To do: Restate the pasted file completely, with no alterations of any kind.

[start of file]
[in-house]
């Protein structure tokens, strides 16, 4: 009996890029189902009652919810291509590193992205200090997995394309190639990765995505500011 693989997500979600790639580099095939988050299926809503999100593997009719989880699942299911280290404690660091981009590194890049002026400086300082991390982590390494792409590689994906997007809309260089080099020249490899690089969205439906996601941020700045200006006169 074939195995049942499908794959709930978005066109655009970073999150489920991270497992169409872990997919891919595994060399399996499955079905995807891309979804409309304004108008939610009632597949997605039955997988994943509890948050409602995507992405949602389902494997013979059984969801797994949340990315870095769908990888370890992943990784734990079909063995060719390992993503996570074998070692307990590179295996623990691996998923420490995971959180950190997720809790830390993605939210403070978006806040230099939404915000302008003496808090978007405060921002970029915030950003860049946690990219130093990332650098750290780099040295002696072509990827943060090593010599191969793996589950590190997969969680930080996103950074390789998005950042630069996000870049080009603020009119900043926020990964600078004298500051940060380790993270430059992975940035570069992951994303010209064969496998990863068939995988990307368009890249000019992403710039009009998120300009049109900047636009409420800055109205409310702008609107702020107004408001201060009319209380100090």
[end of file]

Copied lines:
[in-house]
């Protein structure tokens, strides 16, 4: 009996890029189902009652919810291509590193992205200090997995394309190639990765995505500011 693989997500979600790639580099095939988050299926809503999100593997009719989880699942299911280290404690660091981009590194890049002026400086300082991390982590390494792409590689994906997007809309260089080099020249490899690089969205439906996601941020700045200006006169 074939195995049942499908794959709930978005066109655009970073999150489920991270497992169409872990997919891919595994060399399996499955079905995807891309979804409309304004108008939610009632597949997605039955997988994943509890948050409602995507992405949602389902494997013979059984969801797994949340990315870095769908990888370890992943990784734990079909063995060719390992993503996570074998070692307990590179295996623990691996998923420490995971959180950190997720809790830390993605939210403070978006806040230099939404915000302008003496808090978007405060921002970029915030950003860049946690990219130093990332650098750290780099040295002696072509990827943060090593010599191969793996589950590190997969969680930080996103950074390789998005950042630069996000870049080009603020009119900043926020990964600078004298500051940060380790993270430059992975940035570069992951994303010209064969496998990863068939995988990307368009890249000019992403710039009009998120300009049109900047636009409420800055109205409310702008609107702020107004408001201060009319209380100090």